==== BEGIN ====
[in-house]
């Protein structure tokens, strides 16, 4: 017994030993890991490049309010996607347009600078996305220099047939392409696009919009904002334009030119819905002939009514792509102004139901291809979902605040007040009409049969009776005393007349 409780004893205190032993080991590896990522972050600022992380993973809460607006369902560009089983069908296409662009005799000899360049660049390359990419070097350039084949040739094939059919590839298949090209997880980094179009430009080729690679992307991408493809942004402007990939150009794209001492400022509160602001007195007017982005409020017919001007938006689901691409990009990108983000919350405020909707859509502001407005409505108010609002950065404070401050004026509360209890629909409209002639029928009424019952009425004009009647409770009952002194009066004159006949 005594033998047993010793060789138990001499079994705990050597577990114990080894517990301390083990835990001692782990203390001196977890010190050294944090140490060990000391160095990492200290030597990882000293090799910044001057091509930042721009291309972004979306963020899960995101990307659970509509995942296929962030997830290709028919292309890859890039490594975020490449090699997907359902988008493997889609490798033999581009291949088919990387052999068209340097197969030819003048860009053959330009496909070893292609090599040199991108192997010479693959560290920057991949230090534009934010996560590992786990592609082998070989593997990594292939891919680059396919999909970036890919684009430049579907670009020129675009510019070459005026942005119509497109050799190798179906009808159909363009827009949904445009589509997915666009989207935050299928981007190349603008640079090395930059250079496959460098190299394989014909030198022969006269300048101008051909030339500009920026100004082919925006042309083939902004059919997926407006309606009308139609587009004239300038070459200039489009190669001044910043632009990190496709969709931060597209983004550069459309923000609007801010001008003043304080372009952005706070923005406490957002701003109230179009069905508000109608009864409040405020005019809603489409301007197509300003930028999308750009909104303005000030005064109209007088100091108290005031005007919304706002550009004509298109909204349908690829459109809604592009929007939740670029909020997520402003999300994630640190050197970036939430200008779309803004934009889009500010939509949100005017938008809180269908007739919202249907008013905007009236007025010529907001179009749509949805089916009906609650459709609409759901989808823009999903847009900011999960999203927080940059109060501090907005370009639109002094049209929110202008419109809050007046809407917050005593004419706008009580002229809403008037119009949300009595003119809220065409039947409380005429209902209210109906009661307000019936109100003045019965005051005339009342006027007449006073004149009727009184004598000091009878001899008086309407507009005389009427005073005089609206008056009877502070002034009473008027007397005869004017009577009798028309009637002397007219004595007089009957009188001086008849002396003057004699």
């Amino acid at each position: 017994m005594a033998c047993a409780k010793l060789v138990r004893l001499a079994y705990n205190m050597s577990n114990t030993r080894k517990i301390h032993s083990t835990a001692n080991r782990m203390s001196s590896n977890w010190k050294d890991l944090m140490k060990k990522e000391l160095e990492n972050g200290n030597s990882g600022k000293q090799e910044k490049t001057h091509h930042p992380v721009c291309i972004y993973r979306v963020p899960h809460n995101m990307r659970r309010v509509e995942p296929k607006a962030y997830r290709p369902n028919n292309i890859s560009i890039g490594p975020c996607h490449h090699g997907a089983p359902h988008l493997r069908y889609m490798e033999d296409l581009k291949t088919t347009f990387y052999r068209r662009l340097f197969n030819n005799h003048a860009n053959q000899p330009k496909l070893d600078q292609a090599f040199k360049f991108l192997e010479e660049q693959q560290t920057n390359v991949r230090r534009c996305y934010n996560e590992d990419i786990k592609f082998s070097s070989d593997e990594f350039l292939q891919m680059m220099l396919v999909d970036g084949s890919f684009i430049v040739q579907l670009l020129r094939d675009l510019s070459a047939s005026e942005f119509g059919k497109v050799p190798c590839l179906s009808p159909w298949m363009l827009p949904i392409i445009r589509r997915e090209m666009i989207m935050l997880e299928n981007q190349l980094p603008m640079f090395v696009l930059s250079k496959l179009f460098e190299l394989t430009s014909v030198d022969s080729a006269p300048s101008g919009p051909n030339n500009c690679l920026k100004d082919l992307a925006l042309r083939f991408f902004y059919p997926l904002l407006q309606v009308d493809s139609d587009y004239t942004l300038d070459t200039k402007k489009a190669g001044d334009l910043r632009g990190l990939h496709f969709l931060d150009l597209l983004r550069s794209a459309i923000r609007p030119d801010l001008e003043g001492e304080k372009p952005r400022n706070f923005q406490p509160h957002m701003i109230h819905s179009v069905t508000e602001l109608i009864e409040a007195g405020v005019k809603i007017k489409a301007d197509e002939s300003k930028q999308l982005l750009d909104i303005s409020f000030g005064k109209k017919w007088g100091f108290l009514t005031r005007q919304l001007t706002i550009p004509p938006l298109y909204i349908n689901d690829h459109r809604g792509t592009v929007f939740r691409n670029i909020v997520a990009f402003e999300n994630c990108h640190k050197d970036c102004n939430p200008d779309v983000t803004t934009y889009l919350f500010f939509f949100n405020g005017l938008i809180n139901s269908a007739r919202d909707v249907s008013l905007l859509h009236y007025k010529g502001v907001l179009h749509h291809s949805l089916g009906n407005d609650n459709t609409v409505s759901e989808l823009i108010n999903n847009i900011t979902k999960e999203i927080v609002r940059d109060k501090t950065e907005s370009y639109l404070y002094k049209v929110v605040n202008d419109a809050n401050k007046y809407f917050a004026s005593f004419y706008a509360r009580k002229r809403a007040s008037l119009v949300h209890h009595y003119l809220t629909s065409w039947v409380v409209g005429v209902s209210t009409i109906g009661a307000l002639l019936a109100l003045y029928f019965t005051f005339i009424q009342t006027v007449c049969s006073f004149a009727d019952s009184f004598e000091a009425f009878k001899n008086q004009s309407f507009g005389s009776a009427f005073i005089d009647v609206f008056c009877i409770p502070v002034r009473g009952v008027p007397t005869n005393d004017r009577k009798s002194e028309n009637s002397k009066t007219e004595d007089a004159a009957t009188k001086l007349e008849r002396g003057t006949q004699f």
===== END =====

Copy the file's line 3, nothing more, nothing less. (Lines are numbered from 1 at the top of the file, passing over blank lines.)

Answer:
């Amino acid at each position: 017994m005594a033998c047993a409780k010793l060789v138990r004893l001499a079994y705990n205190m050597s577990n114990t030993r080894k517990i301390h032993s083990t835990a001692n080991r782990m203390s001196s590896n977890w010190k050294d890991l944090m140490k060990k990522e000391l160095e990492n972050g200290n030597s990882g600022k000293q090799e910044k490049t001057h091509h930042p992380v721009c291309i972004y993973r979306v963020p899960h809460n995101m990307r659970r309010v509509e995942p296929k607006a962030y997830r290709p369902n028919n292309i890859s560009i890039g490594p975020c996607h490449h090699g997907a089983p359902h988008l493997r069908y889609m490798e033999d296409l581009k291949t088919t347009f990387y052999r068209r662009l340097f197969n030819n005799h003048a860009n053959q000899p330009k496909l070893d600078q292609a090599f040199k360049f991108l192997e010479e660049q693959q560290t920057n390359v991949r230090r534009c996305y934010n996560e590992d990419i786990k592609f082998s070097s070989d593997e990594f350039l292939q891919m680059m220099l396919v999909d970036g084949s890919f684009i430049v040739q579907l670009l020129r094939d675009l510019s070459a047939s005026e942005f119509g059919k497109v050799p190798c590839l179906s009808p159909w298949m363009l827009p949904i392409i445009r589509r997915e090209m666009i989207m935050l997880e299928n981007q190349l980094p603008m640079f090395v696009l930059s250079k496959l179009f460098e190299l394989t430009s014909v030198d022969s080729a006269p300048s101008g919009p051909n030339n500009c690679l920026k100004d082919l992307a925006l042309r083939f991408f902004y059919p997926l904002l407006q309606v009308d493809s139609d587009y004239t942004l300038d070459t200039k402007k489009a190669g001044d334009l910043r632009g990190l990939h496709f969709l931060d150009l597209l983004r550069s794209a459309i923000r609007p030119d801010l001008e003043g001492e304080k372009p952005r400022n706070f923005q406490p509160h957002m701003i109230h819905s179009v069905t508000e602001l109608i009864e409040a007195g405020v005019k809603i007017k489409a301007d197509e002939s300003k930028q999308l982005l750009d909104i303005s409020f000030g005064k109209k017919w007088g100091f108290l009514t005031r005007q919304l001007t706002i550009p004509p938006l298109y909204i349908n689901d690829h459109r809604g792509t592009v929007f939740r691409n670029i909020v997520a990009f402003e999300n994630c990108h640190k050197d970036c102004n939430p200008d779309v983000t803004t934009y889009l919350f500010f939509f949100n405020g005017l938008i809180n139901s269908a007739r919202d909707v249907s008013l905007l859509h009236y007025k010529g502001v907001l179009h749509h291809s949805l089916g009906n407005d609650n459709t609409v409505s759901e989808l823009i108010n999903n847009i900011t979902k999960e999203i927080v609002r940059d109060k501090t950065e907005s370009y639109l404070y002094k049209v929110v605040n202008d419109a809050n401050k007046y809407f917050a004026s005593f004419y706008a509360r009580k002229r809403a007040s008037l119009v949300h209890h009595y003119l809220t629909s065409w039947v409380v409209g005429v209902s209210t009409i109906g009661a307000l002639l019936a109100l003045y029928f019965t005051f005339i009424q009342t006027v007449c049969s006073f004149a009727d019952s009184f004598e000091a009425f009878k001899n008086q004009s309407f507009g005389s009776a009427f005073i005089d009647v609206f008056c009877i409770p502070v002034r009473g009952v008027p007397t005869n005393d004017r009577k009798s002194e028309n009637s002397k009066t007219e004595d007089a004159a009957t009188k001086l007349e008849r002396g003057t006949q004699f």